8. Effects of 28Si Ions, 56Fe Ions, and Protons on the Induction of Murine Acute Myeloid Leukemia and Hepatocellular Carcinoma

    PubMed Central

    Weil, Michael M.; Ray, F. Andrew; Genik, Paula C.; Yu, Yongjia; McCarthy, Maureen; Fallgren, Christina M.; Ullrich, Robert L.

    2014-01-01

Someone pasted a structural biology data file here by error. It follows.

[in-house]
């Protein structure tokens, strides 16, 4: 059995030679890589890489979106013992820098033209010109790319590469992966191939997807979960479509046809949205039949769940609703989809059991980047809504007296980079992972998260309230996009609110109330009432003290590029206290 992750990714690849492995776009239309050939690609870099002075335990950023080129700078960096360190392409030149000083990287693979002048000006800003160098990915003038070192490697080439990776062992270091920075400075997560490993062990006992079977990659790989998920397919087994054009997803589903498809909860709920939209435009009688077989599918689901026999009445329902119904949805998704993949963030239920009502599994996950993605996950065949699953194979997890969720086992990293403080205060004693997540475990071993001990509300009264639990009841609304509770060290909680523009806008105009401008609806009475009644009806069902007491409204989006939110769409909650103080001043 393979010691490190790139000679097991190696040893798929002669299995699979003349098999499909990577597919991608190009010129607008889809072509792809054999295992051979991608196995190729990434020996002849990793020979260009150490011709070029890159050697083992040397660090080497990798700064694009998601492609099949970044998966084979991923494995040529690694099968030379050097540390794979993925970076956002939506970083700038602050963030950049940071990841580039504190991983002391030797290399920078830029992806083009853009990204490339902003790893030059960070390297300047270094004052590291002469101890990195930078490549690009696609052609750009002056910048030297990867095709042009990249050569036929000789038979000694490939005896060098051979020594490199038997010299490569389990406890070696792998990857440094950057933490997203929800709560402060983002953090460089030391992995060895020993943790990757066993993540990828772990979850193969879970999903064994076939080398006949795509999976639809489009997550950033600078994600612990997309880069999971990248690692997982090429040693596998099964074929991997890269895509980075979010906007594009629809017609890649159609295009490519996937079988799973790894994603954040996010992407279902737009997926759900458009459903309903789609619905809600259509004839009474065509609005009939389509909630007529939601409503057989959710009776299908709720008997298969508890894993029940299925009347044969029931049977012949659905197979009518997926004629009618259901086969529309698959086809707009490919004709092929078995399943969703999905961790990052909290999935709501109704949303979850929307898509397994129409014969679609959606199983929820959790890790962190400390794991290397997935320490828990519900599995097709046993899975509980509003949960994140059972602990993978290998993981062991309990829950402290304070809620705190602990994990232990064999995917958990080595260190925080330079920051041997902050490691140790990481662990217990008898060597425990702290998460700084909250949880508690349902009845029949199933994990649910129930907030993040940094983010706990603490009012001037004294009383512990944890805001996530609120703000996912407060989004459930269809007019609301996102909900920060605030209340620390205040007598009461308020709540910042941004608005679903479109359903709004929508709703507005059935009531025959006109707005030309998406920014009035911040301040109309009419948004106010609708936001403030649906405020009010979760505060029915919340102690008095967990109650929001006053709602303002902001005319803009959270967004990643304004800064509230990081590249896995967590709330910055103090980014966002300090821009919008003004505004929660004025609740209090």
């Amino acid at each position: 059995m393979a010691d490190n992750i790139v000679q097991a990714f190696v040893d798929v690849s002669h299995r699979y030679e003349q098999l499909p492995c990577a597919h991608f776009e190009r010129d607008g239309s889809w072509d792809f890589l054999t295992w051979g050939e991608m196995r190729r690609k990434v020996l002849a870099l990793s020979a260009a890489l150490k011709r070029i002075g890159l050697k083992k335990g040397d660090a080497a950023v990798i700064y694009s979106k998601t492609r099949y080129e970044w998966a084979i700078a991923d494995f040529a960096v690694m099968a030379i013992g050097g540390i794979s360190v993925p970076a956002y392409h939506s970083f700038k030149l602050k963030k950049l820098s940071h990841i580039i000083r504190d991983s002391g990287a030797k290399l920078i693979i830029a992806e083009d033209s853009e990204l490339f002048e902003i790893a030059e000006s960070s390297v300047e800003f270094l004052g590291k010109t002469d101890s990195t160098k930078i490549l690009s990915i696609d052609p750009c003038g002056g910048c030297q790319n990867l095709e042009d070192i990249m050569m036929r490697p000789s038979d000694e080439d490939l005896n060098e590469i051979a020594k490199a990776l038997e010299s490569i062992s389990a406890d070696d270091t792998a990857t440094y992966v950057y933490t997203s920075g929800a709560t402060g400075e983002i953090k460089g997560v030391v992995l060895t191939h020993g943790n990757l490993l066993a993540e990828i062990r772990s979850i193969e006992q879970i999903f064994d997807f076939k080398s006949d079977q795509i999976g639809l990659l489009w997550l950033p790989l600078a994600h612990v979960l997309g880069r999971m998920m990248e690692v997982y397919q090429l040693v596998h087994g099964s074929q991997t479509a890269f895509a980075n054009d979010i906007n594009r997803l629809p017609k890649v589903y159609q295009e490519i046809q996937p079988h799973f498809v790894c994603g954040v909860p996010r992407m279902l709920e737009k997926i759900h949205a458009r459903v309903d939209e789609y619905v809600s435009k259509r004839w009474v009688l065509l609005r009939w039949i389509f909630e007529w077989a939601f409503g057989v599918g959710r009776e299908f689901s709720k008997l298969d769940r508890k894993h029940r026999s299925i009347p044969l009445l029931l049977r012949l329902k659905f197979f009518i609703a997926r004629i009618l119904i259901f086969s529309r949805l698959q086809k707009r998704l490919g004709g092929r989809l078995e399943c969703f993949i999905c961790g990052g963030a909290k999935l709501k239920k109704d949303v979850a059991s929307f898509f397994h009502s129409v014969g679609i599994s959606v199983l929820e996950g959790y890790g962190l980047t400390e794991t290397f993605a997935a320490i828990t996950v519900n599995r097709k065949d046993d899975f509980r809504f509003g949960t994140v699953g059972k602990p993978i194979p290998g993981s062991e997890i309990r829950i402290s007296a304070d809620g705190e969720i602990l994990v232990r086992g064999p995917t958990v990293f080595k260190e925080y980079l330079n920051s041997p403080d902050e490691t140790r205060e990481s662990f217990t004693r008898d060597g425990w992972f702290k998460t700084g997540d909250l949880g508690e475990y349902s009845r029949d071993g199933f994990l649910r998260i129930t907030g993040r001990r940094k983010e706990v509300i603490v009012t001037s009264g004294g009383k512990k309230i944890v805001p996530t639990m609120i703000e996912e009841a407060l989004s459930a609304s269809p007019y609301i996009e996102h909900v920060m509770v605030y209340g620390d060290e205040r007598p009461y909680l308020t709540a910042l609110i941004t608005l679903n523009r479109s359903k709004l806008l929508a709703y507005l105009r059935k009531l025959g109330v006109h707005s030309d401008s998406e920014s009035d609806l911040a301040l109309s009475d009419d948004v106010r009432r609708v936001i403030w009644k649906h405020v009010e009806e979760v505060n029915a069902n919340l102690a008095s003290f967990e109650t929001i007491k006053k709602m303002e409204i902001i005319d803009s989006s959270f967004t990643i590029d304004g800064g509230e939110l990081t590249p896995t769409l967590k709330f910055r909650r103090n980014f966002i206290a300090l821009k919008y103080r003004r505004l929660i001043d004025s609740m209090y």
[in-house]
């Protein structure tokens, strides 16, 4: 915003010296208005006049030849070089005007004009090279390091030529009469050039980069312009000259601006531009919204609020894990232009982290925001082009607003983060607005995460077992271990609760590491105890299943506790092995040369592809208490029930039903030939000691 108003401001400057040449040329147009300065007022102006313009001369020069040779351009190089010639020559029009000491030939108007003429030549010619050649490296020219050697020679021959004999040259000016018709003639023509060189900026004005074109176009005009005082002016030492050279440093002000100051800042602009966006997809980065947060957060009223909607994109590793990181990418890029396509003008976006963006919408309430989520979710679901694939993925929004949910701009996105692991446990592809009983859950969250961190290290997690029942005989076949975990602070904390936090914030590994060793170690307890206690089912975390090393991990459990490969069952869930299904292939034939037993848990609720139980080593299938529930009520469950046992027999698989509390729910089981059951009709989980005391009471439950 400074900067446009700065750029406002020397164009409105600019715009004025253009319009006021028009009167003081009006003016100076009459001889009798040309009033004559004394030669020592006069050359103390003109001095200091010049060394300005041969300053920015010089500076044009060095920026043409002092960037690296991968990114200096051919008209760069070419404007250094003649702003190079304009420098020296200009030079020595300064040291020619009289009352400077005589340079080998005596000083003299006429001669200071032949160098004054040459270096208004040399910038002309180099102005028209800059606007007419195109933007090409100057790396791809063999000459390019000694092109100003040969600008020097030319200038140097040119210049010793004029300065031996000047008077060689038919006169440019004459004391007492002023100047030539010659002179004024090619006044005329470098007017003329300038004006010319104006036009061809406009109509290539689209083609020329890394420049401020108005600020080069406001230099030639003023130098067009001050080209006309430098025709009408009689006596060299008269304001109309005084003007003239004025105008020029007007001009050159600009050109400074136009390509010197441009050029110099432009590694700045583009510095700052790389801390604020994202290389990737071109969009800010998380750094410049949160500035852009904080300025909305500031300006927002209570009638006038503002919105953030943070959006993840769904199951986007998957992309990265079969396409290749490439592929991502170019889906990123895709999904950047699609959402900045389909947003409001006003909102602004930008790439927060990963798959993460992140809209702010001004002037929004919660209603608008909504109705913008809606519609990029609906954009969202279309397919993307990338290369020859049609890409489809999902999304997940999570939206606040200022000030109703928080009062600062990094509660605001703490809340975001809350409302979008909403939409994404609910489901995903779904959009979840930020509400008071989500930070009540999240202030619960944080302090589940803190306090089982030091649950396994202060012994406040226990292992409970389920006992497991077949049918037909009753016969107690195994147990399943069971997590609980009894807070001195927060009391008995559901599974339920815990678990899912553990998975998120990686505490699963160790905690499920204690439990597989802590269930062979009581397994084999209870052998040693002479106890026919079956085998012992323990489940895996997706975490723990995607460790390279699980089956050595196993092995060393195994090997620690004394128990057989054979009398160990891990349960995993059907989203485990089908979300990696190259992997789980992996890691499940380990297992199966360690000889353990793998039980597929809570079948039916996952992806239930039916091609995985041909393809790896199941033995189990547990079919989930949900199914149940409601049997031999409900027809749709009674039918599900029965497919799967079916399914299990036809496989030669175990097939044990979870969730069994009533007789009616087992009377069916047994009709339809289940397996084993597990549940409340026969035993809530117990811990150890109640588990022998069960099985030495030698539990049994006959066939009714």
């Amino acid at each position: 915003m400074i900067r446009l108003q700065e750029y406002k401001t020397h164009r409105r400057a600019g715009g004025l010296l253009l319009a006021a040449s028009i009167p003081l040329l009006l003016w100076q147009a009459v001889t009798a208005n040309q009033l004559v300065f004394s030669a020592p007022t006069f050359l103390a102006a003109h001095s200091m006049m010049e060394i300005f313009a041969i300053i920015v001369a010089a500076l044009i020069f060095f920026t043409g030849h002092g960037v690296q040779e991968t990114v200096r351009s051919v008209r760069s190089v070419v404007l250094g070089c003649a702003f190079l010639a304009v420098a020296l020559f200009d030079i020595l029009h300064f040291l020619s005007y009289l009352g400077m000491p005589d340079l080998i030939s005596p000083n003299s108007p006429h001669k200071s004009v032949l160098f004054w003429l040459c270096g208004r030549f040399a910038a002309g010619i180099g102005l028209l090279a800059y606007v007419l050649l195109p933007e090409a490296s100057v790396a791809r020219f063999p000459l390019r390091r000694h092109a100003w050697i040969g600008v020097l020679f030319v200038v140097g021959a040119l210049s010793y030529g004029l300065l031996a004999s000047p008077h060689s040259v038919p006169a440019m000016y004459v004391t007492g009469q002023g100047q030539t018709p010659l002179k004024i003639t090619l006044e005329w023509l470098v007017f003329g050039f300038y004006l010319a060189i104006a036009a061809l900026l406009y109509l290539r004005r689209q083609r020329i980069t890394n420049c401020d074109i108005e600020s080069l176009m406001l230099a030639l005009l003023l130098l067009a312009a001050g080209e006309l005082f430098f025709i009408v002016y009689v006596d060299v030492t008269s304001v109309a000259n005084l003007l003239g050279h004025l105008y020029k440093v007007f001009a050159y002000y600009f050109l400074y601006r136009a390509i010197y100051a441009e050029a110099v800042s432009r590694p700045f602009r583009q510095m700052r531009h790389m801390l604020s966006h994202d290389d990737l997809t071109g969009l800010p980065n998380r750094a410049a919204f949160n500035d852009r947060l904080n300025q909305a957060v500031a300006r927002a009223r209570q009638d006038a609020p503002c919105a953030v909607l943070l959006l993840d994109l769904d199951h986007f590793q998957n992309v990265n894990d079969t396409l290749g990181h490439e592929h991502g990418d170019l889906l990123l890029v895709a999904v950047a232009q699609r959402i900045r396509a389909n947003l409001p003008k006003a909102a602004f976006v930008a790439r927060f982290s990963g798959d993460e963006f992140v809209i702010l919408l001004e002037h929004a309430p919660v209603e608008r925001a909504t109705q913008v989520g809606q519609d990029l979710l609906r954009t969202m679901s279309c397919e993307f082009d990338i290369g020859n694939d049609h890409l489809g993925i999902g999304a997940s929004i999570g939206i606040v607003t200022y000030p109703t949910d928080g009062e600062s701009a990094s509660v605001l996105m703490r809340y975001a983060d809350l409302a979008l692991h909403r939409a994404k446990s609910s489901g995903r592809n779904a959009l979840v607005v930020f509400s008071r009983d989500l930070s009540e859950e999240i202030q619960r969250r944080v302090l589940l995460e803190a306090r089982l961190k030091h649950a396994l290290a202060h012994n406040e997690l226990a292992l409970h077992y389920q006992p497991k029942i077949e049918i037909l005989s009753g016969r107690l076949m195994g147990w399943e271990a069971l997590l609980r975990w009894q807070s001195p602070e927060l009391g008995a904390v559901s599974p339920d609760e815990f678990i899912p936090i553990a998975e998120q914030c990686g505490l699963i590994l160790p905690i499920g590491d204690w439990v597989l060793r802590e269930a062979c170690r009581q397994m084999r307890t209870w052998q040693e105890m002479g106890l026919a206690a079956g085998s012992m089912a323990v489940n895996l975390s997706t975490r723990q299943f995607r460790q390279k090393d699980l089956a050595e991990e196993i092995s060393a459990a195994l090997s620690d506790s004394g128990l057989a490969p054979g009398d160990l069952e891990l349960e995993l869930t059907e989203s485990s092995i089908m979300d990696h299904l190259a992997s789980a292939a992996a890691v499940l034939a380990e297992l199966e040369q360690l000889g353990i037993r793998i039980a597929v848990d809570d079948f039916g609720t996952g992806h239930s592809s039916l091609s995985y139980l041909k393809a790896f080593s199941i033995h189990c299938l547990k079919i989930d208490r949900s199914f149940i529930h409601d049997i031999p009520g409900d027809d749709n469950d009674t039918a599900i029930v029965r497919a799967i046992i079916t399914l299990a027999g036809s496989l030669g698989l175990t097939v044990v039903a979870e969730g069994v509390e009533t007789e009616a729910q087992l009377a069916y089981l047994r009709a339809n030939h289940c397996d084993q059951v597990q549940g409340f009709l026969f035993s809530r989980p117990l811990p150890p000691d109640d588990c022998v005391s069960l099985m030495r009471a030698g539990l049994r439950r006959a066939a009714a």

Estimates of cancer risks posed to space-flight crews by exposure to high atomic number, high-energy (HZE) ions are subject to considerable uncertainty because epidemiological data do not exist for human populations exposed to similar radiation qualities. We assessed the carcinogenic effects of 300 MeV/n 28Si or 600 MeV/n 56Fe ions in a mouse model for radiation-induced acute myeloid leukemia and hepatocellular carcinoma. C3H/HeNCrl mice were irradiated with 0.1, 0.2, 0.4, or 1 Gy of 300 MeV/n 28Si ions, 600 MeV/n 56Fe ions or 1 or 2 Gy of protons simulating the 1972 solar particle event (1972SPE) at the NASA Space Radiation Laboratory. Additional mice were irradiated with 137Cs gamma rays at doses of 1, 2, or 3 Gy. All groups were followed until they were moribund or reached 800 days of age. We found that 28Si or 56Fe ions do not appear to be substantially more effective than gamma rays for the induction of acute myeloid leukemia. However, 28Si or 56Fe ion irradiated mice had a much higher incidence of hepatocellular carcinoma than gamma ray irradiated or proton irradiated mice. These data demonstrate a clear difference in the effects of these HZE ions on the induction of leukemia compared to solid tumors, suggesting potentially different mechanisms of tumorigenesis. Also seen in this study was an increase in metastatic hepatocellular carcinoma in the 28Si and 56Fe ion irradiated mice compared with those exposed to gamma rays or 1972SPE protons, a finding with important implications for setting radiation exposure limits for space-flight crew members. PMID:25126721